Blazing a Trail to Employment: Carolina Climbers Coalition Corps

By Emma Castleberry

The nonprofit Carolina Climbers Coalition (CCC) has launched a new program called Carolina Climbers Coalition Corps, or C4. Tom Caldwell and Mike Reardon, president and executive director of the CCC respectively, were working on a new trail in Table Rock State Park in March of 2020, just before the pandemic hit. “It was the week where we saw our first signs of unemployment,” says Reardon. “We were discussing how the Civilian Conservation Corp had kick-started the economy and built outdoor recreation infrastructure during the Great Depression era. Tom mentioned starting our own Conservation Corp, inspired by the original CCC, in response to COVID-19 unemployment. It then dawned on us that Pumpkintown Trail was the perfect opportunity to hire people in our community who have lost their jobs and put them to work on the trail.”

C4 team member Danielle Johnson. Photo courtesy of CCC.

The two-mile Pumpkintown Trail leads to new climbing access within Table Rock State Park. CCC broke ground on this trail in February of 2020. When the C4 team began trailwork in May, the eight people newly employed by the program were unable to work on the Pumpkintown Trail due to social distancing restrictions. Instead, the team conducted erosion mitigation and sustainable trail building techniques at Big Rock, SC, and at Rocky Fork State Park in Tennessee. The team also spent about two weeks building the base trail to open climbing access at Whitehouse Cliffs, a quartzite cliff in Rocky Fork State Park. Finally, the team was finally able to begin work on the Pumpkintown Trail. “The work is difficult, remote, hot and dirty, but very rewarding,” says Reardon.

Before the pandemic, Danielle Johnson was an instructor at Outward Bound’s Everglades Basecamp in Florida. When Johnson learned the school might be closing indefinitely, she rushed up to Outward Bound’s Table Rock Basecamp near Morganton, where she learned that all spring courses were cancelled.

While quarantining at the basecamp with other Outward Bound staff, Johnson learned about the C4 program. She was drawn to apply because she had previously partnered with the CCC while instructing an Outward Bound course. “Mike Reardon came out to guide us for a day of trail improvement on the Looking Glass Nose trail,” she remembers. “As our work ended, he brought us to the base of the crag, talked about stewardship in this region and further fueled the stoke for our upcoming climbing block the next day.” Johnson was moved by her students’ reactions, with one of them saying it was the best day of the course thus far.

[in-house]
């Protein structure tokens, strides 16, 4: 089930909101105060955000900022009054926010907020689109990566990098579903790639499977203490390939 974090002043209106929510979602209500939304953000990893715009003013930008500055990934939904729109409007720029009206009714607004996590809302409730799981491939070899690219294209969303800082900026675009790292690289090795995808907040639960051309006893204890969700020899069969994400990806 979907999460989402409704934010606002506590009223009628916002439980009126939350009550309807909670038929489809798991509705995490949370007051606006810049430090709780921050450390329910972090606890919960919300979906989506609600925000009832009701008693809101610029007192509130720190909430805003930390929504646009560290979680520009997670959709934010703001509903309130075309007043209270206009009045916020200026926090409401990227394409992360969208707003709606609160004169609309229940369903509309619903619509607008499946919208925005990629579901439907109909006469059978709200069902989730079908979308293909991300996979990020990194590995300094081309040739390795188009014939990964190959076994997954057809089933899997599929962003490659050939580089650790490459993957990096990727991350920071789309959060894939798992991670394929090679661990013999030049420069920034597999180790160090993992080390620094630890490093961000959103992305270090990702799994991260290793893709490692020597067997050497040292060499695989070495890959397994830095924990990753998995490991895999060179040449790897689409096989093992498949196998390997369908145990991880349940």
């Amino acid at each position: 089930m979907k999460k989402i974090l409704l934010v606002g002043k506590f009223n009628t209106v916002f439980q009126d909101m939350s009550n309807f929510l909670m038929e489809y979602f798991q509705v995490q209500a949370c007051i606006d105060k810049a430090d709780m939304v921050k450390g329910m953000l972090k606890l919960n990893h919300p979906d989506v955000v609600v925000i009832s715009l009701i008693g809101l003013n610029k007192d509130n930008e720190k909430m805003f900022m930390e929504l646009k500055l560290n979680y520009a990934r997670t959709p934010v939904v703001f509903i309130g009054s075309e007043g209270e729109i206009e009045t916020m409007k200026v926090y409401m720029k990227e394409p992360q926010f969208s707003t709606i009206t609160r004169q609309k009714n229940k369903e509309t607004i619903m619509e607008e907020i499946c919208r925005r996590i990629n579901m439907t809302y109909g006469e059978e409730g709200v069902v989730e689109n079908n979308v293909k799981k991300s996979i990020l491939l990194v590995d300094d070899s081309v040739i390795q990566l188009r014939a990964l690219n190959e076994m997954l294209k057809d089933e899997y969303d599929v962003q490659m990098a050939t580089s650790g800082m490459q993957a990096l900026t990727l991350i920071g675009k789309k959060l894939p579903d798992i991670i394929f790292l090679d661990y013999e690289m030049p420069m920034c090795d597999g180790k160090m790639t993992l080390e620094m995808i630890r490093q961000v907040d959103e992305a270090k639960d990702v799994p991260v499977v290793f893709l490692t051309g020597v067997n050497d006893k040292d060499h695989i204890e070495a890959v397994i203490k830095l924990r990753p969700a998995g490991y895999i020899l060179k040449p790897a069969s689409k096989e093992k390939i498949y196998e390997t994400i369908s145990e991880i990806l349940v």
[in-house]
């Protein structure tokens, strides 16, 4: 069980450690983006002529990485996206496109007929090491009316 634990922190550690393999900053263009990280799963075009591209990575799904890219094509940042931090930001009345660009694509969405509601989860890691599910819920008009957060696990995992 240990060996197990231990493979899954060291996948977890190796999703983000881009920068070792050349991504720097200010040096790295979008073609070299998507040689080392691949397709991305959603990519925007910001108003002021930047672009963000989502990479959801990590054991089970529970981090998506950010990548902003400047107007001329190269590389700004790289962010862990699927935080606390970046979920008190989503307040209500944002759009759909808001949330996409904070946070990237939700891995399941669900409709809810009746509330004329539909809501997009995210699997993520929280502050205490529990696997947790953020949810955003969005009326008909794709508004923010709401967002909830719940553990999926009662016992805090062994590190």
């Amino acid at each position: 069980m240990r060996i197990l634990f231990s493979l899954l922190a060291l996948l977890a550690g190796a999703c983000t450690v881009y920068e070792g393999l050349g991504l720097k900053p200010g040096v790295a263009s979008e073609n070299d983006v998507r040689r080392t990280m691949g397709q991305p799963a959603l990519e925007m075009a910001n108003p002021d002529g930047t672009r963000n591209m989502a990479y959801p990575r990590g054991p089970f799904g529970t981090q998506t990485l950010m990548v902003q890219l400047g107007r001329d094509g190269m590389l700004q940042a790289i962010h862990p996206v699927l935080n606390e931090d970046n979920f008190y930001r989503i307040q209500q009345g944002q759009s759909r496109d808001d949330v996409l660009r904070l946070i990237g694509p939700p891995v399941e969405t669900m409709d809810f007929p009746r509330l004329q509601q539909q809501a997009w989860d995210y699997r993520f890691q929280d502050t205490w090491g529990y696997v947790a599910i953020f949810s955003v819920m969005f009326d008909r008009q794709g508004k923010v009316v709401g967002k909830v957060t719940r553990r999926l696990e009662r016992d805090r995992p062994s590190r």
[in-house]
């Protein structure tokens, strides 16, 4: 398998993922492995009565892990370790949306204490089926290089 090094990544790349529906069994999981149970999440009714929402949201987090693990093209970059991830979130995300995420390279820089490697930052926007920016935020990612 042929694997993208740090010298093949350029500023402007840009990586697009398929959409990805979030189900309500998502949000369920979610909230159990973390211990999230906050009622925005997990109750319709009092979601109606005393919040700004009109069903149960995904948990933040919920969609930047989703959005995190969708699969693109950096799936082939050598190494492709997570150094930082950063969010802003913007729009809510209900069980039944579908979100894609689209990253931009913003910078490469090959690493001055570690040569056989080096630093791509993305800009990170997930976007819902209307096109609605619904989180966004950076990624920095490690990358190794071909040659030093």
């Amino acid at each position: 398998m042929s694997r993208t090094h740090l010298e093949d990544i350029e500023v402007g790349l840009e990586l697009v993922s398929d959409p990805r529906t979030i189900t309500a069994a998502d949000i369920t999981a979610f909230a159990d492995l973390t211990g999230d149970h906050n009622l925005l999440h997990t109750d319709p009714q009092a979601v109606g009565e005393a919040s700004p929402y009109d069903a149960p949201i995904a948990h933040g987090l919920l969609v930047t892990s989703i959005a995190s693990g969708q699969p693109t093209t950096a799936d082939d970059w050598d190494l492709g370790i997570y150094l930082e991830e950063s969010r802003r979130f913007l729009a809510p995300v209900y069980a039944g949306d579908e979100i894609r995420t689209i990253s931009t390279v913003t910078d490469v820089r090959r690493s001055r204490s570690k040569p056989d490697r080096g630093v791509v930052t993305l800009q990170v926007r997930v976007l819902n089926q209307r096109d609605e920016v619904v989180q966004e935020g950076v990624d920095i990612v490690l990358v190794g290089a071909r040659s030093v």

On a typical day, Johnson and up to four other crew members will come together, collect the necessary tools, hike the existing approach trail and then separate to work on different projects or segments of the trail. While the work day is generally 9 a.m. to 5 p.m., the team has somewhat flexible hours to accommodate for commutes, thunderstorms and heat. Johnson calls the labor “intensive and focused,” but not without camaraderie. “In developing this initiative in the midst of a pandemic—with many folks out of work and businesses closing—the CCC has helped to address these struggles in a multifaceted way,” she says. “It is a creative solution to continuing their organizational mission of access to climbing in the Carolinas, but it has also supported those of us employed on the crew.”

The program is grassroots and funded by donations specifically earmarked for the C4 program. “If you donate to C4, 100 percent of the money will go to the C4 team, which will help build needed climbing and hiking infrastructure throughout the Carolinas,” says Reardon. At press time, the program had raised around $27,000 and needs at least $40,000 to keep the existing C4 team employed through the fall. If donations increase, it is possible that CCC will hire more employees for the program. “We would love to have a sustainable business partner help us maintain funding for this program,” says Reardon. “The economy and living health of our region relies heavily on our outdoor infrastructure. We need people on the ground and organizations working daily to maintain the outdoor spaces we know and love. The stewardship and conservation corp movement is in its infancy still, but we are honored to kick it up a small notch with C4.”

For more information, visit CarolinaClimbers.org/C4.

This article appeared in the August 2020 issue of The Laurel of Asheville.

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